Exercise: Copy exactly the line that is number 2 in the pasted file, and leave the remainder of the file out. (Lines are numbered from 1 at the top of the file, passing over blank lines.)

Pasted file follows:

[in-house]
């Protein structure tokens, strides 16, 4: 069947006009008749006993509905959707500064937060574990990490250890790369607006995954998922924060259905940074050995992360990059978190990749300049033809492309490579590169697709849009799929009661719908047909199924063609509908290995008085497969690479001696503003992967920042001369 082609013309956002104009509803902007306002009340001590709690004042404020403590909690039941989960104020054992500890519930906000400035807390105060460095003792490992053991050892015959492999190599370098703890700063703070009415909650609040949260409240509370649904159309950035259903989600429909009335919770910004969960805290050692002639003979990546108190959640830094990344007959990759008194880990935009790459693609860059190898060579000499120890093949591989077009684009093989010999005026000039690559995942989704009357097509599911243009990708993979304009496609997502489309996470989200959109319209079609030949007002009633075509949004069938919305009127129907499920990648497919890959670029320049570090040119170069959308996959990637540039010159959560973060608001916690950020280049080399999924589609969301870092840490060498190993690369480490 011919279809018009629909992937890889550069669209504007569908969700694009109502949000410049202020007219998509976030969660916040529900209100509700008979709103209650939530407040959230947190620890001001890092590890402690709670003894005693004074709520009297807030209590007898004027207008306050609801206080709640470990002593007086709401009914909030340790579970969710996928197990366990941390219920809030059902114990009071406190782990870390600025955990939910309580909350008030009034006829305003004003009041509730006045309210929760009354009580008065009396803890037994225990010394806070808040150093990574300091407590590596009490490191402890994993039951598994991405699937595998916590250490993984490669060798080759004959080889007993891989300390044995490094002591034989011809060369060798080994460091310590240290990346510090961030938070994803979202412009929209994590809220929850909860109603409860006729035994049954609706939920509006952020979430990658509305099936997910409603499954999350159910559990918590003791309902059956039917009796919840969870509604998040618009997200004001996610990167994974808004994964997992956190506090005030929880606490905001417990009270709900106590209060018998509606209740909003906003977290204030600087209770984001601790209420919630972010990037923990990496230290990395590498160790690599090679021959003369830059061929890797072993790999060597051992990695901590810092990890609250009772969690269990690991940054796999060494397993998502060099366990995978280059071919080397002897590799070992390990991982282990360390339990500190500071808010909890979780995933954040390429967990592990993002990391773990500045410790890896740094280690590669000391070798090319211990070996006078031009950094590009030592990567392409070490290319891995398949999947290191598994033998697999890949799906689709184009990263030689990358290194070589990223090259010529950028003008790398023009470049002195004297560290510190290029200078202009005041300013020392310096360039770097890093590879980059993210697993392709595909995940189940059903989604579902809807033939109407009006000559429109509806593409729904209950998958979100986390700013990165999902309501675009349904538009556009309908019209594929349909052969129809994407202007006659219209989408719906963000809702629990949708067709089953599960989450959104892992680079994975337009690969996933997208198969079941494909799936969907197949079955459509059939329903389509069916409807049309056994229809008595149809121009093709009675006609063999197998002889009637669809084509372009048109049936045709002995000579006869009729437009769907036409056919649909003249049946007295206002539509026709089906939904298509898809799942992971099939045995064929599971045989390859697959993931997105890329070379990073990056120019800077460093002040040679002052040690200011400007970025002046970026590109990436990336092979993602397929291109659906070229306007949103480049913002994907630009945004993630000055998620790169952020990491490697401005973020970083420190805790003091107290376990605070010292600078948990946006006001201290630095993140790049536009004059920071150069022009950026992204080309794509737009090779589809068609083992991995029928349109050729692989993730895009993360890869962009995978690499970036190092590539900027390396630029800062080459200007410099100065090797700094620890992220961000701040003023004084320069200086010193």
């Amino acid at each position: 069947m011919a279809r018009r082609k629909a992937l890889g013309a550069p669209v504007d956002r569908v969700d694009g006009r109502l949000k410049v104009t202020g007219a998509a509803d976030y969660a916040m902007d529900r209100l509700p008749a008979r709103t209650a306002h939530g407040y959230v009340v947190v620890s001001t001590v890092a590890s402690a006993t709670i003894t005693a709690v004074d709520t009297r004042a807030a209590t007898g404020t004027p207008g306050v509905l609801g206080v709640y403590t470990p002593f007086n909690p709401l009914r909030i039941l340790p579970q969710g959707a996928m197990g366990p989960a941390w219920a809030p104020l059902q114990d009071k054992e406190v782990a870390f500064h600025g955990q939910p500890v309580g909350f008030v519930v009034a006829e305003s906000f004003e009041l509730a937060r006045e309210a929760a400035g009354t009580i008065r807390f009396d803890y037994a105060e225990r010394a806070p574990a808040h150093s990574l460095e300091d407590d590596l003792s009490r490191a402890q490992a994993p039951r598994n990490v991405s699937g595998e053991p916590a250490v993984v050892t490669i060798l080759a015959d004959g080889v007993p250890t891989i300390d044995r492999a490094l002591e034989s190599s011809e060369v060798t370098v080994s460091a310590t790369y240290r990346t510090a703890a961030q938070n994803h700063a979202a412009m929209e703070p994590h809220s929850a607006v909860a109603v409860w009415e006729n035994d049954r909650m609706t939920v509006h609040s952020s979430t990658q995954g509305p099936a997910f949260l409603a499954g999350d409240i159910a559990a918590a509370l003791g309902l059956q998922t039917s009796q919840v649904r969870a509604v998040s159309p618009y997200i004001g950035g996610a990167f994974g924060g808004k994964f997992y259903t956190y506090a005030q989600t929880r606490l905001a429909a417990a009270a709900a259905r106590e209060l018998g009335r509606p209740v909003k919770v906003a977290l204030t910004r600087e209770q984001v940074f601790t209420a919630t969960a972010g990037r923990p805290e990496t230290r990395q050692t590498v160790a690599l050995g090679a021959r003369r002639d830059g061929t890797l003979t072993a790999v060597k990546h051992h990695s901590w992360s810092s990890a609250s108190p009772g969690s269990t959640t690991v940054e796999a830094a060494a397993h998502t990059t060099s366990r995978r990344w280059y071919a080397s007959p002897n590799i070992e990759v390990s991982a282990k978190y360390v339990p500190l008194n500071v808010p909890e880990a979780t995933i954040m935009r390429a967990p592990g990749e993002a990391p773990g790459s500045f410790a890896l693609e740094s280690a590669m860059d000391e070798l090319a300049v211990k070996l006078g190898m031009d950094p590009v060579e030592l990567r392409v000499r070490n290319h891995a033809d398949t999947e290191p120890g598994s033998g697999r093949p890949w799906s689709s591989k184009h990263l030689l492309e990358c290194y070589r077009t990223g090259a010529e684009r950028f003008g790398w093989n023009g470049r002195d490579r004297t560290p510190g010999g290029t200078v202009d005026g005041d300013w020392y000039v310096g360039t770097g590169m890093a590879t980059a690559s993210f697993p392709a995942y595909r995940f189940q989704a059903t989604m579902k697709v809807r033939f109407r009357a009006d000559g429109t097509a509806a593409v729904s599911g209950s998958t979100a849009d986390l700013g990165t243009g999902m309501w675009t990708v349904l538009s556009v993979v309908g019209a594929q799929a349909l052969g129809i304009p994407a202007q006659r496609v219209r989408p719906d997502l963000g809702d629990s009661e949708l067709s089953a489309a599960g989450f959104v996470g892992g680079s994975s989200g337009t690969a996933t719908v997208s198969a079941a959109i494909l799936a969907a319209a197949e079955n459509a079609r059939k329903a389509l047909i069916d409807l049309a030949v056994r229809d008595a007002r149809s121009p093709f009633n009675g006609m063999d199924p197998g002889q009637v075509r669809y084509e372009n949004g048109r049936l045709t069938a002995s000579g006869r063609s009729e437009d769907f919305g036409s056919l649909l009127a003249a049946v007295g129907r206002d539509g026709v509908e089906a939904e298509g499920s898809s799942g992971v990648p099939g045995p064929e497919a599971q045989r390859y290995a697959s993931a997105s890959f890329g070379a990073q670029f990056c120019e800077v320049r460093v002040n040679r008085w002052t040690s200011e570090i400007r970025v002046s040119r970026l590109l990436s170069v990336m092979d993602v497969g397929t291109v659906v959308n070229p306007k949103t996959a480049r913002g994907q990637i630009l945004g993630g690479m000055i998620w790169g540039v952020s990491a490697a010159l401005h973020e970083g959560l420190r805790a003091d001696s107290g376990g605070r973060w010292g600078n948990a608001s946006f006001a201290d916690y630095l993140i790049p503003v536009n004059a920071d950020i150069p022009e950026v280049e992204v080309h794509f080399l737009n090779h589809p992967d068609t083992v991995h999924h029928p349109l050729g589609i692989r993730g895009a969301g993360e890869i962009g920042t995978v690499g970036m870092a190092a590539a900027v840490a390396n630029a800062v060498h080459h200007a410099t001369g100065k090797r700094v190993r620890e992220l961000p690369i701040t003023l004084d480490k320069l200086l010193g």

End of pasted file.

């Protein structure tokens, strides 16, 4: 069947006009008749006993509905959707500064937060574990990490250890790369607006995954998922924060259905940074050995992360990059978190990749300049033809492309490579590169697709849009799929009661719908047909199924063609509908290995008085497969690479001696503003992967920042001369 082609013309956002104009509803902007306002009340001590709690004042404020403590909690039941989960104020054992500890519930906000400035807390105060460095003792490992053991050892015959492999190599370098703890700063703070009415909650609040949260409240509370649904159309950035259903989600429909009335919770910004969960805290050692002639003979990546108190959640830094990344007959990759008194880990935009790459693609860059190898060579000499120890093949591989077009684009093989010999005026000039690559995942989704009357097509599911243009990708993979304009496609997502489309996470989200959109319209079609030949007002009633075509949004069938919305009127129907499920990648497919890959670029320049570090040119170069959308996959990637540039010159959560973060608001916690950020280049080399999924589609969301870092840490060498190993690369480490 011919279809018009629909992937890889550069669209504007569908969700694009109502949000410049202020007219998509976030969660916040529900209100509700008979709103209650939530407040959230947190620890001001890092590890402690709670003894005693004074709520009297807030209590007898004027207008306050609801206080709640470990002593007086709401009914909030340790579970969710996928197990366990941390219920809030059902114990009071406190782990870390600025955990939910309580909350008030009034006829305003004003009041509730006045309210929760009354009580008065009396803890037994225990010394806070808040150093990574300091407590590596009490490191402890994993039951598994991405699937595998916590250490993984490669060798080759004959080889007993891989300390044995490094002591034989011809060369060798080994460091310590240290990346510090961030938070994803979202412009929209994590809220929850909860109603409860006729035994049954609706939920509006952020979430990658509305099936997910409603499954999350159910559990918590003791309902059956039917009796919840969870509604998040618009997200004001996610990167994974808004994964997992956190506090005030929880606490905001417990009270709900106590209060018998509606209740909003906003977290204030600087209770984001601790209420919630972010990037923990990496230290990395590498160790690599090679021959003369830059061929890797072993790999060597051992990695901590810092990890609250009772969690269990690991940054796999060494397993998502060099366990995978280059071919080397002897590799070992390990991982282990360390339990500190500071808010909890979780995933954040390429967990592990993002990391773990500045410790890896740094280690590669000391070798090319211990070996006078031009950094590009030592990567392409070490290319891995398949999947290191598994033998697999890949799906689709184009990263030689990358290194070589990223090259010529950028003008790398023009470049002195004297560290510190290029200078202009005041300013020392310096360039770097890093590879980059993210697993392709595909995940189940059903989604579902809807033939109407009006000559429109509806593409729904209950998958979100986390700013990165999902309501675009349904538009556009309908019209594929349909052969129809994407202007006659219209989408719906963000809702629990949708067709089953599960989450959104892992680079994975337009690969996933997208198969079941494909799936969907197949079955459509059939329903389509069916409807049309056994229809008595149809121009093709009675006609063999197998002889009637669809084509372009048109049936045709002995000579006869009729437009769907036409056919649909003249049946007295206002539509026709089906939904298509898809799942992971099939045995064929599971045989390859697959993931997105890329070379990073990056120019800077460093002040040679002052040690200011400007970025002046970026590109990436990336092979993602397929291109659906070229306007949103480049913002994907630009945004993630000055998620790169952020990491490697401005973020970083420190805790003091107290376990605070010292600078948990946006006001201290630095993140790049536009004059920071150069022009950026992204080309794509737009090779589809068609083992991995029928349109050729692989993730895009993360890869962009995978690499970036190092590539900027390396630029800062080459200007410099100065090797700094620890992220961000701040003023004084320069200086010193």